Sophia Collins, the organizer of I’m A Scientist, recently posted a blog on one of the questions we faced, which provoked a lot of discussion at the time: “how do magnets attract and repel?” (posted by lucasjacobs) . This is a perfectly reasonable question, but it turns out to be difficult to answer. You can read my answer here (comments are very welcome – I don’t think I’ve had any comments on this blog yet, so perhaps they don’t work you can see they work, below – thanks Adam). Sophia’s blog was pretty accurate – in essence we all struggled to answer the question, and after some discussion (e.g., on twitter and with colleagues) we realised that it was not just us, but that magnetism was indeed very hard to explain properly without jargon.
However, Sophia did say this (referring to me):
“Now these scientists include a man who spends many of his days working with an fMRI scanner, containing a magnet so powerful that you have to remove any ferrous object from your person before entering the room. But still, magnetism turned out to be one of those things that he learned about years ago, and sort of assumed he understood.”
Now this is not quite true. The true part is the embarrassing fact that I don’t understand magnetism, the false part is that I had assumed I understood – in fact I was very much aware of, and troubled by, the gap in my understanding. I dropped Physics after my O-level, so perhaps it wasn’t to surprising that I had struggled. But it was also a challenge to the other scientists in my group, all of whom, I believe, have Physics PhDs. I use magnetic resonance imaging (MRI) in my research, I teach MRI at postgraduate level, and I am therefore very interested in magnets and how they work. Over the years I’ve questioned many physicists about magnetism (often to the point of irritation). Although they can generally describe many magnetic phenomena I’ve often come away with the impression that there is a “gap” in the explanation.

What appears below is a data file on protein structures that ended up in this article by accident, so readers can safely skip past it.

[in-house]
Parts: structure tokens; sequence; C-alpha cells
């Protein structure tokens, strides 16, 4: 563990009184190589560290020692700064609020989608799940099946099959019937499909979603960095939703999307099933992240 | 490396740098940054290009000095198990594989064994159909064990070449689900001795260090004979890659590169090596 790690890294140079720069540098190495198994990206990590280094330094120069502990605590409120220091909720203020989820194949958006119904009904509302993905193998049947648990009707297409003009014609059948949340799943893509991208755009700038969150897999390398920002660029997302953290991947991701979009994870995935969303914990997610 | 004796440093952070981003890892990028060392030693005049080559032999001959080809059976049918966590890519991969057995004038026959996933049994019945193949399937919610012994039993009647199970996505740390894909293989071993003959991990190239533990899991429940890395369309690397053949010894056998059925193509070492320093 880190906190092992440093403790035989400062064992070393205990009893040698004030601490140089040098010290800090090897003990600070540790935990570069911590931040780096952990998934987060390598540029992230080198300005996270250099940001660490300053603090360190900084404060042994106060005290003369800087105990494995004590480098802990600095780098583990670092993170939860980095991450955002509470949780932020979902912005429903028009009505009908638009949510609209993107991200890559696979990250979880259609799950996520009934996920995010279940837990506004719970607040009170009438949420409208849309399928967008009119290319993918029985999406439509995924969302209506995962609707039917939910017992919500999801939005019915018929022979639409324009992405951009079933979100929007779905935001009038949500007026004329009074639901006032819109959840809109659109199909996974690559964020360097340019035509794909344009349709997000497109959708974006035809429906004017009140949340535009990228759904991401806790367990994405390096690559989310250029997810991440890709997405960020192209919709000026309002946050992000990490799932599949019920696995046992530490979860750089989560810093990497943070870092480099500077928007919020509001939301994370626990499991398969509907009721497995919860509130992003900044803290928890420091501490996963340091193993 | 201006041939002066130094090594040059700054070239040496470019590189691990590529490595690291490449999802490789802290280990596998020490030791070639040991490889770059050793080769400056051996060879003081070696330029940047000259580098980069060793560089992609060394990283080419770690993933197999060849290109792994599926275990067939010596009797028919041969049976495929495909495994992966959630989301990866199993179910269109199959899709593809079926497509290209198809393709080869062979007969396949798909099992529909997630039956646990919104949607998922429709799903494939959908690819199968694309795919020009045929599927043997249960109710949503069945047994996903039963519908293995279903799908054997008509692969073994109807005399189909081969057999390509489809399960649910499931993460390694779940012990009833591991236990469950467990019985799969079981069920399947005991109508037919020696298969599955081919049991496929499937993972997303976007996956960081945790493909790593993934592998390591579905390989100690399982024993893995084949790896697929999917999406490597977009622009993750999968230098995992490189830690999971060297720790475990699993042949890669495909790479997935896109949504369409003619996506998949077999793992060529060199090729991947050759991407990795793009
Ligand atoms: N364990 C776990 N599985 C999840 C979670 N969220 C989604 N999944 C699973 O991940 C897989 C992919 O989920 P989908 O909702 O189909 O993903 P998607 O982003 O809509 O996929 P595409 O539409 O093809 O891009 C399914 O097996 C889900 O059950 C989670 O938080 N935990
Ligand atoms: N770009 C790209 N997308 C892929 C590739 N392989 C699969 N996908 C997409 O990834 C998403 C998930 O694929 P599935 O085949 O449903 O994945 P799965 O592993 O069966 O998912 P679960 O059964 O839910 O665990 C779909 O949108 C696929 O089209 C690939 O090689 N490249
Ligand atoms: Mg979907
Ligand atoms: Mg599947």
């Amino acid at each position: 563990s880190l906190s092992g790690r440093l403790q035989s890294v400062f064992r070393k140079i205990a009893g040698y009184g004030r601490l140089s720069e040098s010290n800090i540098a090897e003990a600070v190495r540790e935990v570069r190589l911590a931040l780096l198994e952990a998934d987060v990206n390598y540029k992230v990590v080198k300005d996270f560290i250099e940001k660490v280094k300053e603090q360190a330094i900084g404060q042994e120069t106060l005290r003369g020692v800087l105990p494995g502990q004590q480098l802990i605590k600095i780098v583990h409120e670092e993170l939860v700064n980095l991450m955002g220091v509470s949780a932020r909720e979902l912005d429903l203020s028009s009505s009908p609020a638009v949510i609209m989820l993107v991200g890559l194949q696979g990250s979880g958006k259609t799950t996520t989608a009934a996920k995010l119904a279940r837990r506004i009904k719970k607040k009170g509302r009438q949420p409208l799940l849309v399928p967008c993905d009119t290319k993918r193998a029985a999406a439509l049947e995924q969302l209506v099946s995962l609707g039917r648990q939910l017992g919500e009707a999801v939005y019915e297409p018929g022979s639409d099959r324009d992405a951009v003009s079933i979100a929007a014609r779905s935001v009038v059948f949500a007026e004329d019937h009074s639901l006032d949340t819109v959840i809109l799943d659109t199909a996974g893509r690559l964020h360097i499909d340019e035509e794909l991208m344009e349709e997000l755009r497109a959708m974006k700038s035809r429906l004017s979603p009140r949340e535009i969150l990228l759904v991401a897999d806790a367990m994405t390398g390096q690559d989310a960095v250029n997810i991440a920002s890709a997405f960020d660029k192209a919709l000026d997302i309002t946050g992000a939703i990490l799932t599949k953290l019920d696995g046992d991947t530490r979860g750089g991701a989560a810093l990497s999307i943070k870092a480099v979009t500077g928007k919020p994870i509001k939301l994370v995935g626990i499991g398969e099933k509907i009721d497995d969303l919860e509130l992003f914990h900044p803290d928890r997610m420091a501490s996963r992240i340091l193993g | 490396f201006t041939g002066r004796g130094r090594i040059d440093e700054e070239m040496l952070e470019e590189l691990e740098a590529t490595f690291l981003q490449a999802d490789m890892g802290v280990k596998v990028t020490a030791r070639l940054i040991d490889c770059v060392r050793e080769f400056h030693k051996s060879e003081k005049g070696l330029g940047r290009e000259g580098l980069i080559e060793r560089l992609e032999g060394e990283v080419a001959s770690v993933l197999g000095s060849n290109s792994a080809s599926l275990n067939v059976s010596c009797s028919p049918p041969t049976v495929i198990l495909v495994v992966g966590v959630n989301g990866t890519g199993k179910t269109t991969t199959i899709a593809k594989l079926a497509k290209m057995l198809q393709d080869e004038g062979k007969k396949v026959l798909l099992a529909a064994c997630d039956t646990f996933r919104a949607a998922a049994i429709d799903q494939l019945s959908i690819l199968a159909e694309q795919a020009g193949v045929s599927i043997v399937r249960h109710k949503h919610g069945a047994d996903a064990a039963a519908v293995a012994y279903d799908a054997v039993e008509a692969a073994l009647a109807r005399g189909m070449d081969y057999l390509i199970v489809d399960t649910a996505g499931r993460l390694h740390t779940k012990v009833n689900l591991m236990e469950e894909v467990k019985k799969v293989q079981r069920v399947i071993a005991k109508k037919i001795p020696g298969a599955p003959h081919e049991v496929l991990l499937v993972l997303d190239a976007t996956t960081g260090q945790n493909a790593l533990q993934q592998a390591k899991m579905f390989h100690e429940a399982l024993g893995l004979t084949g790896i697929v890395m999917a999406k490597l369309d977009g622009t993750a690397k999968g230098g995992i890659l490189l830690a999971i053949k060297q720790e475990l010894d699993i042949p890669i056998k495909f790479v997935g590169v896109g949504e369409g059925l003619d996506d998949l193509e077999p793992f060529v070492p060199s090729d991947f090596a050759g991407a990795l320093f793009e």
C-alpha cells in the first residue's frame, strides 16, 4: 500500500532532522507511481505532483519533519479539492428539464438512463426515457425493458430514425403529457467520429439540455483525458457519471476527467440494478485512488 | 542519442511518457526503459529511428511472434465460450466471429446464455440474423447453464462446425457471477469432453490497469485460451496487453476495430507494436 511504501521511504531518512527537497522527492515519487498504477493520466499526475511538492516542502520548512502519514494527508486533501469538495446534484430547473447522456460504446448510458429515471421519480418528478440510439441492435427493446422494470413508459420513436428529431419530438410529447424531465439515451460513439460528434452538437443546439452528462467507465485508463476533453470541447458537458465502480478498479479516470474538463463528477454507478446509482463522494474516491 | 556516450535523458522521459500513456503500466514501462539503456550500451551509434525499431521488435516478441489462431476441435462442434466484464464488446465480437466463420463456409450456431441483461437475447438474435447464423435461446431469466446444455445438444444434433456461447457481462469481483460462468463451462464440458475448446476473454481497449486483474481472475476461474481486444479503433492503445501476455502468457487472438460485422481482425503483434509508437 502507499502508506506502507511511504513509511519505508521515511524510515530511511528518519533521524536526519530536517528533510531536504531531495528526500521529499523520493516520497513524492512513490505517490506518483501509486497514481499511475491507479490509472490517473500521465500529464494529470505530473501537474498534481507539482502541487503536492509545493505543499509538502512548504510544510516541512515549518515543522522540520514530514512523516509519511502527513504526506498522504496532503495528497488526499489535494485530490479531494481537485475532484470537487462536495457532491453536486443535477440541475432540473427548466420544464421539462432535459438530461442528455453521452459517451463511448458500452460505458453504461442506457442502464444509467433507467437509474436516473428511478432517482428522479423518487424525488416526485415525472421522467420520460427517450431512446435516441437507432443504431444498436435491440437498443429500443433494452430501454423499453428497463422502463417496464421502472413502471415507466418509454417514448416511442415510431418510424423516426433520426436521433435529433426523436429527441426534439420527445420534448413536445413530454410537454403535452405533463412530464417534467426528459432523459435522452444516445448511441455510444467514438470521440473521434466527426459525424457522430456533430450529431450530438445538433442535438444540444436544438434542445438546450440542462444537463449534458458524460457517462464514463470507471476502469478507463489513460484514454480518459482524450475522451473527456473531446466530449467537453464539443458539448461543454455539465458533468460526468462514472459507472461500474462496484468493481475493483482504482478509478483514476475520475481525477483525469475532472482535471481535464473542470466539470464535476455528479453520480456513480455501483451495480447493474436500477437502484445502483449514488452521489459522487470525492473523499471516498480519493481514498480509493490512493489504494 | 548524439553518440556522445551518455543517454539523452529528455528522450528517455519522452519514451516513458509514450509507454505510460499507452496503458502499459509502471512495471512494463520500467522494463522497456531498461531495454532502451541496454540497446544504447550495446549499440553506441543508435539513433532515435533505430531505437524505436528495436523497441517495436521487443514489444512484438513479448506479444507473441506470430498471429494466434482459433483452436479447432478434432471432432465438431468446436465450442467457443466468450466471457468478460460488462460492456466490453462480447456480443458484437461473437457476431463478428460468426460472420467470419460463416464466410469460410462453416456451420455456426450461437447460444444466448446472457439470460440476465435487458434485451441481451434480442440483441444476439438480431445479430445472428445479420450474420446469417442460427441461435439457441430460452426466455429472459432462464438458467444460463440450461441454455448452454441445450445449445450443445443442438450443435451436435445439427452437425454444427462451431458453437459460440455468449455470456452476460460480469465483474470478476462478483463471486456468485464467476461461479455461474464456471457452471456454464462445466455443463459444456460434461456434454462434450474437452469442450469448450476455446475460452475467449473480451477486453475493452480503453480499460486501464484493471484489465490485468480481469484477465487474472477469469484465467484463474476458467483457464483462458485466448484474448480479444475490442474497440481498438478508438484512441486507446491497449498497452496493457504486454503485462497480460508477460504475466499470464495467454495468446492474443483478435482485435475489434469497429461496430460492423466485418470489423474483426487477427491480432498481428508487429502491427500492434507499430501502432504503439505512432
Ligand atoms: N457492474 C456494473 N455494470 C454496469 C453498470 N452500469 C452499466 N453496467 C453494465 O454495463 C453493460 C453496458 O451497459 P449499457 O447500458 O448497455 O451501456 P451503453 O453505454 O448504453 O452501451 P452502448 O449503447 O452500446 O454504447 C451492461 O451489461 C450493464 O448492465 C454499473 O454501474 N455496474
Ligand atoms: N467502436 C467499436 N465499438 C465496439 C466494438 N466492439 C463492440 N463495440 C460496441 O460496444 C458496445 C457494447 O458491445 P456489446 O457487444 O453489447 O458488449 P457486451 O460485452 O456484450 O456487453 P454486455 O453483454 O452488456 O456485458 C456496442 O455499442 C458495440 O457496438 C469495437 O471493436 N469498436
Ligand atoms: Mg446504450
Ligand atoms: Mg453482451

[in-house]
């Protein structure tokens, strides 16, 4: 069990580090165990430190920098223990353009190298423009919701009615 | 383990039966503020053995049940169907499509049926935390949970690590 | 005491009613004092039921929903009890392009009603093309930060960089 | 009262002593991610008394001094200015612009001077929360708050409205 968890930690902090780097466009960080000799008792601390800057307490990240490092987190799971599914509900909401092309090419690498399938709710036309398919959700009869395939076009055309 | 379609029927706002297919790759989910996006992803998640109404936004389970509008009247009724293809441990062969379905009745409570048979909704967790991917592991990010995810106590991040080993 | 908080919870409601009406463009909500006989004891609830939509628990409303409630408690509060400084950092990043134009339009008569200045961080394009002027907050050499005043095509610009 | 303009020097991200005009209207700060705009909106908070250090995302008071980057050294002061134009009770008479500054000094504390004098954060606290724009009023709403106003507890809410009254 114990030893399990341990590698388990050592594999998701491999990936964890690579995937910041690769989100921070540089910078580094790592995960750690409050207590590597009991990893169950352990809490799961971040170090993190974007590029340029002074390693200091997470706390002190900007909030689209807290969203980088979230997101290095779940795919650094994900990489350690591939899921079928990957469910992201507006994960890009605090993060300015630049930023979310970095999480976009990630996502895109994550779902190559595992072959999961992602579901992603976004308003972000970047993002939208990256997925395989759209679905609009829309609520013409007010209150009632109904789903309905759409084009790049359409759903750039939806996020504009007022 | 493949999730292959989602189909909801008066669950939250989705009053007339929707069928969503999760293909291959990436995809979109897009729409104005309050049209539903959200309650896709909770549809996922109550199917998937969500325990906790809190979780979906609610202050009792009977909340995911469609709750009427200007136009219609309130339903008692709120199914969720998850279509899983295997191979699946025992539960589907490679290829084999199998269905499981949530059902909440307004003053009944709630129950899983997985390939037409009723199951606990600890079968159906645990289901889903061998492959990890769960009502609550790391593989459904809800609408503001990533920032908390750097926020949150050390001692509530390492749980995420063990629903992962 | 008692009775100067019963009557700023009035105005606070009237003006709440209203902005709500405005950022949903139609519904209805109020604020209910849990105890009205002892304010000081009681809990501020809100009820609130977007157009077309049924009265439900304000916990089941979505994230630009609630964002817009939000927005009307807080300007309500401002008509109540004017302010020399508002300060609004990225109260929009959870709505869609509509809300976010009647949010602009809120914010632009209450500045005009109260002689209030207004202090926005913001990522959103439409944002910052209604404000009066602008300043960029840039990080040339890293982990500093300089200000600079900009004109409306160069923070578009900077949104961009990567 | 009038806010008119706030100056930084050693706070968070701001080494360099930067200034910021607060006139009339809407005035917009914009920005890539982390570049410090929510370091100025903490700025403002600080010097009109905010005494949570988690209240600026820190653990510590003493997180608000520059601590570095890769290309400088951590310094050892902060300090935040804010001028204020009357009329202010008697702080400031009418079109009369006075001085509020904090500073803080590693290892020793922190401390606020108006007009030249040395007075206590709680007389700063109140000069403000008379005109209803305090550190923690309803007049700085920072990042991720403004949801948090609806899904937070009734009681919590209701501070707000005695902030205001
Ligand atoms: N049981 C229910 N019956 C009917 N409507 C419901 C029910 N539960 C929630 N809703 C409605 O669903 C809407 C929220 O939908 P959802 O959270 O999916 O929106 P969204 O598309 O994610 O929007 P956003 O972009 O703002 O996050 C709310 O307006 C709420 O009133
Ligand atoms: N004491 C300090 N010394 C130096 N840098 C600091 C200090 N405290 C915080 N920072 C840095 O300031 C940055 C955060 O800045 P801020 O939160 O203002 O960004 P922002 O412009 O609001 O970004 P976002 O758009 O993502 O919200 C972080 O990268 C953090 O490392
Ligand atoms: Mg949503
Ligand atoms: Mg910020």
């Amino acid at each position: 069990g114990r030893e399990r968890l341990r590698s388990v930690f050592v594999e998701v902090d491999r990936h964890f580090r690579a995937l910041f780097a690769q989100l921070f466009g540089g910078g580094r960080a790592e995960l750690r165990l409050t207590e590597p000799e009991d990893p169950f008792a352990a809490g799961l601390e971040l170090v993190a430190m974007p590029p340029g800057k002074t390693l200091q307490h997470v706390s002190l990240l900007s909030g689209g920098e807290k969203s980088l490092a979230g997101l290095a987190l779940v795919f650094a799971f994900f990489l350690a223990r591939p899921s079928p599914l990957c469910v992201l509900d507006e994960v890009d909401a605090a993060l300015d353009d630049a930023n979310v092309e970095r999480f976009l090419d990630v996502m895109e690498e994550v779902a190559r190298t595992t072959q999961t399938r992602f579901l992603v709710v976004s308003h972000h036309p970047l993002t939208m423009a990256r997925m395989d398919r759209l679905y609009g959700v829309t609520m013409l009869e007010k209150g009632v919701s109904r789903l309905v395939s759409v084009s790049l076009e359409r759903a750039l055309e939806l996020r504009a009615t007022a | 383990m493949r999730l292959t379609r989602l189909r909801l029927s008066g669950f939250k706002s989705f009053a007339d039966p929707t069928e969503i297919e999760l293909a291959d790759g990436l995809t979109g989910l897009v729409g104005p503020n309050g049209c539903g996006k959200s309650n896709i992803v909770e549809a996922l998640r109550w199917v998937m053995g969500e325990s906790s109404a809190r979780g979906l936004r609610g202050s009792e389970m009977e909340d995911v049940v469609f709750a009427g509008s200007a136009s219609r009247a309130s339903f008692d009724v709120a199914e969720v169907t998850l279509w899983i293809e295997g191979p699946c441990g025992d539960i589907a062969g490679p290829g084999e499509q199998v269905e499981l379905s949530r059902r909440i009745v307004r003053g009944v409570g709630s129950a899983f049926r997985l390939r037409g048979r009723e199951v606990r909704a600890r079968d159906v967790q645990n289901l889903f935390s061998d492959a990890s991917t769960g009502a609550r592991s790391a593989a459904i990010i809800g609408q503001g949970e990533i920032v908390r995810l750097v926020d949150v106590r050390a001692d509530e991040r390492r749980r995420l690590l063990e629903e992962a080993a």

In trying to understand this I turned first of all to Richard Feynman who as well as having a hand in the theories that most accurately describe magnetism, was also a great communicator. Feynman’s book “QED: the strange theory of light and matter” brilliantly explains a range of electrical and optical phenomena for a lay audience, avoiding classical physics and using only a (non-mathematical but accurate) description of quantum mechanics. Unfortunately, the QED book doesn’t say much about magnetism.
Here is a clip of Feynman trying to answer a layman’s question about magnetism:
I think the reason he struggles is because he recognizes how difficult the question is, and doesn’t want to fob the interviewer off with an incomplete or misleading answer. Feynman thought a lot about the nature of science and explanation, and he explicitly understood that renaming or describing a phenomenon did not constitute any kind of explanation. When asked to give a talk to a group of science teachers on the subject “What is Science?” he stressed this. I strongly recommend reading the whole talk, but I quote a relevant passage which shows how deeply ingrained this principle was in his psyche – he had learned the lesson from his father, as a child during a trip to the Catskill mountains: